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Local Realtors using 'Quick Response' coding

They are literally popping up everywhere. They look like square jigsaw puzzles, sometimes in color but most often in black-and-white. You know – those square “bar-codey” things you see popping up now on business cards, signs and other printed materials. They are called quick response codes, or QR, and they are taking the business world by storm.
“More and more real estate companies are starting to put QR codes on flyers, advertisements, and even signage,” explained Ann Cornett affiliate broker with Ace Realty, one of the first local realtors to use the codes. “In many cities, an interested buyer can stop in front of a home listed for sale, take a photo of the QR code on the sign, and receive information on pricing, square footage, features, photos, and more.”
Real estate professionals love these codes as they can offer a direct link to the seller's website or phone number, making it easy to schedule an open house or a showing or to ask more questions about the property.
It is a rather simple concept. A potential customer notices a QR code and scans it with a web-enabled phone. The phone must have a camera and capable of running applications, which must be downloaded prior to utilizing QR information.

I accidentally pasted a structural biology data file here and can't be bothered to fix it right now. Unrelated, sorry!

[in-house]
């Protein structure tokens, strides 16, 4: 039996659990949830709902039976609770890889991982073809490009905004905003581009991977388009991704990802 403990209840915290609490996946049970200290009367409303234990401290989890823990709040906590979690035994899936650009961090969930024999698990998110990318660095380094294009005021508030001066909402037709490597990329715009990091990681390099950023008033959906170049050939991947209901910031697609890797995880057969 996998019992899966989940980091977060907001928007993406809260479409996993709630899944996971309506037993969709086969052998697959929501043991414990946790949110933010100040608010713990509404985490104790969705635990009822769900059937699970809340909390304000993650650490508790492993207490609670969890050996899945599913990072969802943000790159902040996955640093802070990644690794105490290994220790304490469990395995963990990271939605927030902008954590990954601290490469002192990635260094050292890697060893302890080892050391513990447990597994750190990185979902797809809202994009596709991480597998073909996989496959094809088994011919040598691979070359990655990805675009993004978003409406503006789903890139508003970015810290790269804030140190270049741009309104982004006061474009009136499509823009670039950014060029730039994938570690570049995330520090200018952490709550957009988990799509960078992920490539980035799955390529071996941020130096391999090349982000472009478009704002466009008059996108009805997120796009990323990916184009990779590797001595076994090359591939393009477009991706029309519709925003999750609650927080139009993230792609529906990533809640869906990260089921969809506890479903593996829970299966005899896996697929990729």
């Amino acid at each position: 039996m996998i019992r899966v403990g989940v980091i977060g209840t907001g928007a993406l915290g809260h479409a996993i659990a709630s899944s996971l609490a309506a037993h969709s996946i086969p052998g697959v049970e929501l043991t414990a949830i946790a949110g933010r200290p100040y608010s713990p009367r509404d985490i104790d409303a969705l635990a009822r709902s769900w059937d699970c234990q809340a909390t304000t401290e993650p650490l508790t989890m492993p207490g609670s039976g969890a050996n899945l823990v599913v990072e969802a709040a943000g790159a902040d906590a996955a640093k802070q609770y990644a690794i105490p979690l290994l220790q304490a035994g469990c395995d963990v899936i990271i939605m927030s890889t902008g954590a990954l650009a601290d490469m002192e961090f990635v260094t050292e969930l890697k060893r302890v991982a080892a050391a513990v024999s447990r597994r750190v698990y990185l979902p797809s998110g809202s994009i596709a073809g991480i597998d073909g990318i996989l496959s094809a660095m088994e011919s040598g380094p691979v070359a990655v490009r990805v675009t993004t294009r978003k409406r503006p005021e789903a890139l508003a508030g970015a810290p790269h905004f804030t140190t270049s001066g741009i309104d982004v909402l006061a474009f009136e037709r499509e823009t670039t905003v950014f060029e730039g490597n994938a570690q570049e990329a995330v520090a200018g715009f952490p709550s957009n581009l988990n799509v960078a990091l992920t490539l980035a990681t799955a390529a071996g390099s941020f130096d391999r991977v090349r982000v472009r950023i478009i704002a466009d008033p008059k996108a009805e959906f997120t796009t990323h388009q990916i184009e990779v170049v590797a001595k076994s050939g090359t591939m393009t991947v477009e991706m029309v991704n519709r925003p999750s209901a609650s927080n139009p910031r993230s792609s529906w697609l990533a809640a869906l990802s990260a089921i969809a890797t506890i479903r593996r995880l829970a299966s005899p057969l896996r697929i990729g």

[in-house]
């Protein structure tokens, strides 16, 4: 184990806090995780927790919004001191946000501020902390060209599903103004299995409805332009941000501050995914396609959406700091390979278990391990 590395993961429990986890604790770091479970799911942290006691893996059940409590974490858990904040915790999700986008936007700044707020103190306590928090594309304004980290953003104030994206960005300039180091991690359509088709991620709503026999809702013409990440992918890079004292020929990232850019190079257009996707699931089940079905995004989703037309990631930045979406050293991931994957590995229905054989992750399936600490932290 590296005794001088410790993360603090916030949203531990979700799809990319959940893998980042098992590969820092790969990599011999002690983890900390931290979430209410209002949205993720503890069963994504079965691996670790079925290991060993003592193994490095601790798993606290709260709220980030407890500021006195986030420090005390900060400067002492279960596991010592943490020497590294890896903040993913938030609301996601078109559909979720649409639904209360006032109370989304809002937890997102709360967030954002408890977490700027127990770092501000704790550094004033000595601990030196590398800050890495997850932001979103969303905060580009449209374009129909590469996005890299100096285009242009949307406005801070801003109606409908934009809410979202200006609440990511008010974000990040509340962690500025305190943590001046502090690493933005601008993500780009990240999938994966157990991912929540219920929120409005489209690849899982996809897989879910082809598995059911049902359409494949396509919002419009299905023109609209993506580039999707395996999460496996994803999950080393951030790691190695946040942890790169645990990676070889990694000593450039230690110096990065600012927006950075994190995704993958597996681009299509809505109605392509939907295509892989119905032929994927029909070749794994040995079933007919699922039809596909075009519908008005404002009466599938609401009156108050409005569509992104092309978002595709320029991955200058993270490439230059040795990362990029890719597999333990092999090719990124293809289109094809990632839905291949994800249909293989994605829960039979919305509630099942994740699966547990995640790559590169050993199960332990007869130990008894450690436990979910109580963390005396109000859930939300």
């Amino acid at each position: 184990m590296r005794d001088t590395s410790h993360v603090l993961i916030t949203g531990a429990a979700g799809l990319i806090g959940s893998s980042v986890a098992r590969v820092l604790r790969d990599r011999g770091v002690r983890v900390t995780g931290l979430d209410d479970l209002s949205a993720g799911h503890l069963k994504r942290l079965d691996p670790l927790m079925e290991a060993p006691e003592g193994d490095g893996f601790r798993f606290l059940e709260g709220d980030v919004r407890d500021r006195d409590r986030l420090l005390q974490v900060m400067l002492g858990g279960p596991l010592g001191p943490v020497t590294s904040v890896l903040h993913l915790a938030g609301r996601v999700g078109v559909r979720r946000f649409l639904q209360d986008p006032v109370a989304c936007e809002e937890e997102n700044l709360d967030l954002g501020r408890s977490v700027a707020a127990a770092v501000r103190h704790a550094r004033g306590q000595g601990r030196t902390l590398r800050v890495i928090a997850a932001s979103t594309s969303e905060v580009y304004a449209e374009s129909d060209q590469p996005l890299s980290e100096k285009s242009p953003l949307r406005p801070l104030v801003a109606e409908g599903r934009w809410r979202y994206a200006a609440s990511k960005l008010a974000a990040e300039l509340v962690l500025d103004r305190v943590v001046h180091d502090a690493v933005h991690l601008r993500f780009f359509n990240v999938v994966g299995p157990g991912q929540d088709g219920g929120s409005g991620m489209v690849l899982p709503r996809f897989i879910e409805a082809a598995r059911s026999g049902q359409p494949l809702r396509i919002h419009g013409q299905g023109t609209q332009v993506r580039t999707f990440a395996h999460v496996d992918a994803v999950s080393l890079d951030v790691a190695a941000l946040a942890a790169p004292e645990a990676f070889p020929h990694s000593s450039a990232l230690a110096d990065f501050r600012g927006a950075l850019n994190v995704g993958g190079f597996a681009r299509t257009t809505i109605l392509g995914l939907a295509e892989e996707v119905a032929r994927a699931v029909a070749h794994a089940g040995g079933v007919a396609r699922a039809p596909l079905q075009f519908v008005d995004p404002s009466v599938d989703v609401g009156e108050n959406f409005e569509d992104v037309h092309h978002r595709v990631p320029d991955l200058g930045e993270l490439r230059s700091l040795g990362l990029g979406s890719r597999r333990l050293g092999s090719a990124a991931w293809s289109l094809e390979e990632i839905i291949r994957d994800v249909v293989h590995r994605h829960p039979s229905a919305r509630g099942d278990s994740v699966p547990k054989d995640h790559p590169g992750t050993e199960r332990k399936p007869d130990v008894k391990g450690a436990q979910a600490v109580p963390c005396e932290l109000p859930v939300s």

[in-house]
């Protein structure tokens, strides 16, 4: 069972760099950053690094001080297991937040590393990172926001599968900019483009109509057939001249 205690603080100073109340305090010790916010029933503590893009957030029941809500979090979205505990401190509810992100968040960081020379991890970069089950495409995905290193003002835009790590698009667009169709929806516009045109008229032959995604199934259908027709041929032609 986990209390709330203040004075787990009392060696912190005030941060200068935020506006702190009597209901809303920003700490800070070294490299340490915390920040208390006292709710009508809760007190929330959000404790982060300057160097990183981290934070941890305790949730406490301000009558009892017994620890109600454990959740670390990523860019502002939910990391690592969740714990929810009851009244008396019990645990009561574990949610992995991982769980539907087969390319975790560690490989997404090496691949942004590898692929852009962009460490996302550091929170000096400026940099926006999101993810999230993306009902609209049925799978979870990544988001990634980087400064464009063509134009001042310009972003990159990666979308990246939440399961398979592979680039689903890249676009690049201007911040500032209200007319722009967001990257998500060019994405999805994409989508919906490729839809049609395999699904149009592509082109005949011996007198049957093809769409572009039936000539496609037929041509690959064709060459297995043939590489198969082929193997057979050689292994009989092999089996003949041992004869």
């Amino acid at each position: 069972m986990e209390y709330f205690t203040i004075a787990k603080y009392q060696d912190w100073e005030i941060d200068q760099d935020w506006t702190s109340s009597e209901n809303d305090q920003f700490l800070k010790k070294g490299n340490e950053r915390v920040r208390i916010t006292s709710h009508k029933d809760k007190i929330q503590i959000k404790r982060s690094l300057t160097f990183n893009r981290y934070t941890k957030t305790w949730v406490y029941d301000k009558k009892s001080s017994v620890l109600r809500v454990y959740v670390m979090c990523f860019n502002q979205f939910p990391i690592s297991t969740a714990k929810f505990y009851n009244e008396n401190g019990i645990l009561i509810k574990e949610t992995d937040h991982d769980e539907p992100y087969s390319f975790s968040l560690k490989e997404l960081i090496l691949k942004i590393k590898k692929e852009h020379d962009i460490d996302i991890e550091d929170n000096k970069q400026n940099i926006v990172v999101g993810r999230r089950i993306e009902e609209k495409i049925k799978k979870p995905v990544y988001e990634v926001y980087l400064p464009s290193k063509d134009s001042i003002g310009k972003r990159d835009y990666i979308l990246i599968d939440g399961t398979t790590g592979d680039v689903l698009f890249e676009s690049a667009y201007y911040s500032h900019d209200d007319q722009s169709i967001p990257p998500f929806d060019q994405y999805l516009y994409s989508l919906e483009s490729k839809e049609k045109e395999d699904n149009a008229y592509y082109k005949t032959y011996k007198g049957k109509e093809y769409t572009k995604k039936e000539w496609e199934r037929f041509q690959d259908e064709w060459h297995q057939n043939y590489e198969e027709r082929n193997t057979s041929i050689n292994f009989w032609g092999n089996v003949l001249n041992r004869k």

“This has become very useful in the real estate industry, because it summarizes all the important information into a simple code,” said Bridgette Harry of Century 21 Southern Realty in Sanford, North Carolina. “There is no need to write every little detail to get the message across. Instead, simply display the QR code, and with a camera phone, this code can be translated into flyers, websites, brochures, profiles of agents, etc.” The uses are almost unlimited, and so are the benefits.
While everyone is aware of the importance of standard bar codes on all sorts of consumer products, this new technology, which includes an information matrix that carries meaningful information both horizontally and vertically, allows more data storage and more character kinds and takes up a smaller space.
In other places, they are already being used in scavenger hunts, on belt buckles, and even as tattoos. With mobile use rapidly growing, keeping up with new technologies will become increasingly important so if you happen to notice a black and white square in the corner of an ad, you might want to get out your phone and see what all the fuss is about.